Creating Digital Citizens: The Static and Evolving Web

As some of you may know, I work with DoOO (Domain of One’s Own) here at Plymouth State. I’ve recently been doing an inventory and looking through every DoOO site to find the gem sites hidden amongst over 1,000 accounts. What I’ve seen is interesting. Some of the sites set up on our platform were set up for courses – students chose their URLs based on for example assignments creating branded sites (for business ideas for example – I’ve seen a hotel, a fishing charter company, and an outdoor adventure company). Some of the sites have not been touched in quite some time. Some students use as portfolios, and some were created and remain dormant; essentially an empty parking spot on the web, reserved for you for four years. Which of course is okay, this project, after all, is focused on the individual and choice.

But how as staff can we support a more robust web presence and encourage students to do the same and remind them that web presence is important in creating your life, your existence, and showing a side of yourself – for better or for worse – online. One way is of course by sharing our own web stories especially with students. Through the arc of time, what tools did we use, and how did we identify online? This helps describe how we came to where we are now and the decisions we make today on the web.

This is a question I ask as I’ve delved down into the depths of DoOO. Students are likely to have some presence on social media: Instagram notably is popular, just search for the location tag Plymouth State and you’ll see evidence of that. Whereas students are happy to add images of themselves, might we consider what an evolving website or domain looks like? Perhaps visual stories are a better way to encourage students of the value of their independent web presence, and keeping the domain active while at Plymouth State? What is of value to keep long-term on the web in our fast-moving culture for students?

I haven’t seen much evidence on DoOO of embracing popular culture’s and gen Z’s culture draws to the web. We could also look at the tone and delivery of popular content visited by students. What sites are we visiting and why? Forbes has a list of websites visited by the audience and demographic numbers, looking at this data might give us all a bit more context to where we and our students go on the web and what they might build to keep them coming back.

I think of my own digital history and the ebbs and flows of technology within the context of the web. I went digging for my web history to see what tools I had used at what times. I started off with an Angelfire site in my teens, which sadly no longer exists, but what does still exist is my LiveJournal, which is like a time machine and a journal of my web-life all in one go. Looking at my last post I noted how many cupcake shops there were in New York City, clearly marking time in my life through the trends surrounding me. My username on Livejournal comes from a Death Cab for Cutie song, so it shows you a. what generation I belong to, and b. what kind of young person I was. It’s embarrassing in part because I was honest, and was not thinking about my web presence and the arc of life online and offline. Thinking back would I have made my DoOO Yes. My sense of humor and thoughts about not taking life too seriously impact my personal URL and profile choices, so the irreverence of my domain name choice would have been reflected in that in my younger self because nothing is forever on the web right? Until you find your Livejournal years later…..and share it……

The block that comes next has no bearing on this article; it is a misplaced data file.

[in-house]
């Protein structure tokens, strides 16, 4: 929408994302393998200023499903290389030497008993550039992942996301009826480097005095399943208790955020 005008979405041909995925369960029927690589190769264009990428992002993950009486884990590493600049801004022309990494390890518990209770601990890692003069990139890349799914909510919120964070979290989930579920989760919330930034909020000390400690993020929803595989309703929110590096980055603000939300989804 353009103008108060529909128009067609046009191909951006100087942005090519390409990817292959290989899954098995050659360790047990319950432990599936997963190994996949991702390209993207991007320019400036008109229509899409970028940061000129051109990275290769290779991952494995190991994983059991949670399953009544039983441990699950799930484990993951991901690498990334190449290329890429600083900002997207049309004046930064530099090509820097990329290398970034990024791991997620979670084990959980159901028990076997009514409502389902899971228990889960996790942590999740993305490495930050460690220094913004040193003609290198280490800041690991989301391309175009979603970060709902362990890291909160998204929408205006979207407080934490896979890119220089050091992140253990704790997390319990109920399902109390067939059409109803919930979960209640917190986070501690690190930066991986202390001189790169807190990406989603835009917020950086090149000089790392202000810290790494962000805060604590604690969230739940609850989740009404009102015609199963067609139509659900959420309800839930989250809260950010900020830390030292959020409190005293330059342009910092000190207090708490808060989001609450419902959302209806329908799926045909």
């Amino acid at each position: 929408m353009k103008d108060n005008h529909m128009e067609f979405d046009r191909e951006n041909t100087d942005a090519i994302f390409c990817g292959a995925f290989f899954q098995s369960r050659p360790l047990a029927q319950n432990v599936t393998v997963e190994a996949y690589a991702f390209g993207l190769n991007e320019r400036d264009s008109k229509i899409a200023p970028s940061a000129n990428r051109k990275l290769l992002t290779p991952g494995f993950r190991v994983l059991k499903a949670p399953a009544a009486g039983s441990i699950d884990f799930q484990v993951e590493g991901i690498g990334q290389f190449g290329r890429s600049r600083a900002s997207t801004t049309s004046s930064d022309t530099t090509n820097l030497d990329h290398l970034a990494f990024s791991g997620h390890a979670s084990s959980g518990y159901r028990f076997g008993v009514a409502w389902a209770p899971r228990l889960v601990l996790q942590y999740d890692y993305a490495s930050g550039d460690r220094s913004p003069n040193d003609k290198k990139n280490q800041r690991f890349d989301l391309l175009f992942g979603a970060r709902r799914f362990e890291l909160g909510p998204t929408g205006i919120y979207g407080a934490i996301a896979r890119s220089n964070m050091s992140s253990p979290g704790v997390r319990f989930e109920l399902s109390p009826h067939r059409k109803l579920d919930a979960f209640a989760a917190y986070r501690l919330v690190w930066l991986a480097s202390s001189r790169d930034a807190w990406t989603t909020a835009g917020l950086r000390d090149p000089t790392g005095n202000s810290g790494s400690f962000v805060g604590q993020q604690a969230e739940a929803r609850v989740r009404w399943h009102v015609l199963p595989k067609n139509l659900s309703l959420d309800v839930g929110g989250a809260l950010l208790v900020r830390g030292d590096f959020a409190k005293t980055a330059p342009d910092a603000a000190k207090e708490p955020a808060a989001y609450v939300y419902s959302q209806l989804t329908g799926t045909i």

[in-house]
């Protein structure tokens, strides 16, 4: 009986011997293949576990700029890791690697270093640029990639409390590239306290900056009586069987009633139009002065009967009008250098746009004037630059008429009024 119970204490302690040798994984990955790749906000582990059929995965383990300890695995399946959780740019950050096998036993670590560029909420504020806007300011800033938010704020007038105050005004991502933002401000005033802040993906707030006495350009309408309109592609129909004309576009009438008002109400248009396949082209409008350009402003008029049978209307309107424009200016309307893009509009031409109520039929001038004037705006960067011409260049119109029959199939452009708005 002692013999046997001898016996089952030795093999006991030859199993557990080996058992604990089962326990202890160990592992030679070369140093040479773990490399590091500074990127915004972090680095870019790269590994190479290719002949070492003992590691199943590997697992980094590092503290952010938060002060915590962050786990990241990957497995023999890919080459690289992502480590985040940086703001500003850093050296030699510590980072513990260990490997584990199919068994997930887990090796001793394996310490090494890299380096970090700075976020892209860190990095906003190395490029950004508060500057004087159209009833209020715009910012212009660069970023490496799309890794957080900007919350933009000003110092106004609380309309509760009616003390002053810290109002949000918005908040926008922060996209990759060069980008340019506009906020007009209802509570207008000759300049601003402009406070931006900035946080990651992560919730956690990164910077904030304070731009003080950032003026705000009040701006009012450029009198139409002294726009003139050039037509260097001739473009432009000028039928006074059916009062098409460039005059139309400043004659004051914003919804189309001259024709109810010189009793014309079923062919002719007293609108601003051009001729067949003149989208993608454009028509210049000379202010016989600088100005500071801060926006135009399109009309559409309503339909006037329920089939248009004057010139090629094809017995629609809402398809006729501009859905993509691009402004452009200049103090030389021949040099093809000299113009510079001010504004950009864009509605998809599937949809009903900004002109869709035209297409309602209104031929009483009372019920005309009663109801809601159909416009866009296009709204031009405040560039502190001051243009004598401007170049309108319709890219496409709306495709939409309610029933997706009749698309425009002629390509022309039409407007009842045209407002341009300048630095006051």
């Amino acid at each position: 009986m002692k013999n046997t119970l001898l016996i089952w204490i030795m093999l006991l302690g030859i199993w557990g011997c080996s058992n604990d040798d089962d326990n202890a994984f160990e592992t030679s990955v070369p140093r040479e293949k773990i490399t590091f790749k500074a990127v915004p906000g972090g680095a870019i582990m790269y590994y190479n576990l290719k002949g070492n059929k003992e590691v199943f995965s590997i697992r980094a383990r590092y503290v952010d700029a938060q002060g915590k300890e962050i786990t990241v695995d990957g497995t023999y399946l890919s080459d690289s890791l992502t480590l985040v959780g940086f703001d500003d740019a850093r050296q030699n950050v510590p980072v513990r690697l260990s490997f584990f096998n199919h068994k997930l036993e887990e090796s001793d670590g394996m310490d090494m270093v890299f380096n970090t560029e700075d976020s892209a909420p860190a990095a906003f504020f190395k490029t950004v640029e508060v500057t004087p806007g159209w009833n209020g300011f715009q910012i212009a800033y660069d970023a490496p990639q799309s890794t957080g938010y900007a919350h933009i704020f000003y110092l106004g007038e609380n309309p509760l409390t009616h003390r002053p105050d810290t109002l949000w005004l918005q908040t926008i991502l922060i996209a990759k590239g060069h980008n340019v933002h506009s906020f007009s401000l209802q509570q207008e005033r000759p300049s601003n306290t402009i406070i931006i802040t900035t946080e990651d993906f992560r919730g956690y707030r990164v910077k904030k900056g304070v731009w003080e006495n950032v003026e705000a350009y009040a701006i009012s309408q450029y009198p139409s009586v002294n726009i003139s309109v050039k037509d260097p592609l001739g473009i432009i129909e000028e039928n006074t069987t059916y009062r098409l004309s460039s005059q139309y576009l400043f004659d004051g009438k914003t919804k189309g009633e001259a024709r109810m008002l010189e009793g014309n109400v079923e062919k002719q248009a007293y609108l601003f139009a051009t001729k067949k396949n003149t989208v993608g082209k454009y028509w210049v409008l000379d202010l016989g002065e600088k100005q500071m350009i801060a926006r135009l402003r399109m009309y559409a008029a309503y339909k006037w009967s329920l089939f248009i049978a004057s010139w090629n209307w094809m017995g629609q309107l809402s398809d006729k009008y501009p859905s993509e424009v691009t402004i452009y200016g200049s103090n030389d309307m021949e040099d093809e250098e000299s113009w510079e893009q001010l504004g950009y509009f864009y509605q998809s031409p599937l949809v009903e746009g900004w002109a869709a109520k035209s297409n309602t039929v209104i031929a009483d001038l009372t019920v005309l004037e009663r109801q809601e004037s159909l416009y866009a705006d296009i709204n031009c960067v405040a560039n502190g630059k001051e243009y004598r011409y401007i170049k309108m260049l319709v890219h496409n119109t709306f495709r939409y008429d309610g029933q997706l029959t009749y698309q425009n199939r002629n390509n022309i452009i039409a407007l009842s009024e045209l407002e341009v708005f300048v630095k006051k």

Will Instagram be this for students of today in 10 years – still present and embarrassing? Or at the very least a place of memory holding, reminding you of who you are now and how you might have been sculpted by yourself then and the evolution of who you are in person and online. DoOO could be a place of growth, development and ideation of who one is becoming.

In addition to my inactive Livejournal account, I have Facebook, Twitter, and Instagram keeping record of my evolving personhood on the internet. Twitter is a record of myself in 140 characters or less for a time, and now more characters, but I’ve been using it on and off since 2008. I haven’t removed my old tweets, as they are a digital journal to myself, reminding me of who I was and what I would say for better or for worse.

I think Domains could be a place of value to students, a place of unique content and care, that students may choose to carry forward into their future, or not. It’s important that they have that choice, because we don’t think about that as much on other places on the web – our sites and social media logins might become inactive, a pillar to who we were at one time, which is okay, but we must understand that these places might still be findable years later. This kind of digital longevity conversation is the one I want to have with students.

DoOO can be a place to share content beliefs and context through visual or other means. A place of their own, which Livejournal was to me back in the early aughts, but they also have more control than I have, because the site is theirs and theirs to decide what inevitably to do with it once they leave our institution.

If they create a site, remain active in using it, and also develop meaningful content this is a success. We should encourage them to be creative, use and post their thoughts and feelings, and remind them this is an opportunity to create a space they’re proud to carry into the future, or at least that someone might be able to find it at least until they graduate. DoOO is a record in time that is evolving that they, the students, have control over changing or removing if they so choose – an important part to identity and who they might be or become.